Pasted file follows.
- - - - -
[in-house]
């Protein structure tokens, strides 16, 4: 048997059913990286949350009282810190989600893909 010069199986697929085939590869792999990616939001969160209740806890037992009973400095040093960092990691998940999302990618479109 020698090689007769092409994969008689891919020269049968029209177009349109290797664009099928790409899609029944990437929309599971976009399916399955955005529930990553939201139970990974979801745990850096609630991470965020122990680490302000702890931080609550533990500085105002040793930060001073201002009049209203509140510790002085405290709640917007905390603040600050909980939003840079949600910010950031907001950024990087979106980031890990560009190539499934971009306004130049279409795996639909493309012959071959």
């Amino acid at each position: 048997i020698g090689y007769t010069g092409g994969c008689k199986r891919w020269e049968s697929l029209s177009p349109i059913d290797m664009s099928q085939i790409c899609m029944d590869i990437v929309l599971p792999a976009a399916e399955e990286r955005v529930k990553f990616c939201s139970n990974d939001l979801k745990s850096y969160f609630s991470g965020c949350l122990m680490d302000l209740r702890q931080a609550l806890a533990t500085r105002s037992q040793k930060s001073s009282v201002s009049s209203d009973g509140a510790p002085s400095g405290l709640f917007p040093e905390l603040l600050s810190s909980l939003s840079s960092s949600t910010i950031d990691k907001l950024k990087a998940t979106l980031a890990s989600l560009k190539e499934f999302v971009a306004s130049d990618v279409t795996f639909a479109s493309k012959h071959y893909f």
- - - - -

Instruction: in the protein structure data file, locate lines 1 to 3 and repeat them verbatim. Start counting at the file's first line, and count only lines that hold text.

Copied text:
[in-house]
């Protein structure tokens, strides 16, 4: 048997059913990286949350009282810190989600893909 010069199986697929085939590869792999990616939001969160209740806890037992009973400095040093960092990691998940999302990618479109 020698090689007769092409994969008689891919020269049968029209177009349109290797664009099928790409899609029944990437929309599971976009399916399955955005529930990553939201139970990974979801745990850096609630991470965020122990680490302000702890931080609550533990500085105002040793930060001073201002009049209203509140510790002085405290709640917007905390603040600050909980939003840079949600910010950031907001950024990087979106980031890990560009190539499934971009306004130049279409795996639909493309012959071959």
């Amino acid at each position: 048997i020698g090689y007769t010069g092409g994969c008689k199986r891919w020269e049968s697929l029209s177009p349109i059913d290797m664009s099928q085939i790409c899609m029944d590869i990437v929309l599971p792999a976009a399916e399955e990286r955005v529930k990553f990616c939201s139970n990974d939001l979801k745990s850096y969160f609630s991470g965020c949350l122990m680490d302000l209740r702890q931080a609550l806890a533990t500085r105002s037992q040793k930060s001073s009282v201002s009049s209203d009973g509140a510790p002085s400095g405290l709640f917007p040093e905390l603040l600050s810190s909980l939003s840079s960092s949600t910010i950031d990691k907001l950024k990087a998940t979106l980031a890990s989600l560009k190539e499934f999302v971009a306004s130049d990618v279409t795996f639909a479109s493309k012959h071959y893909f």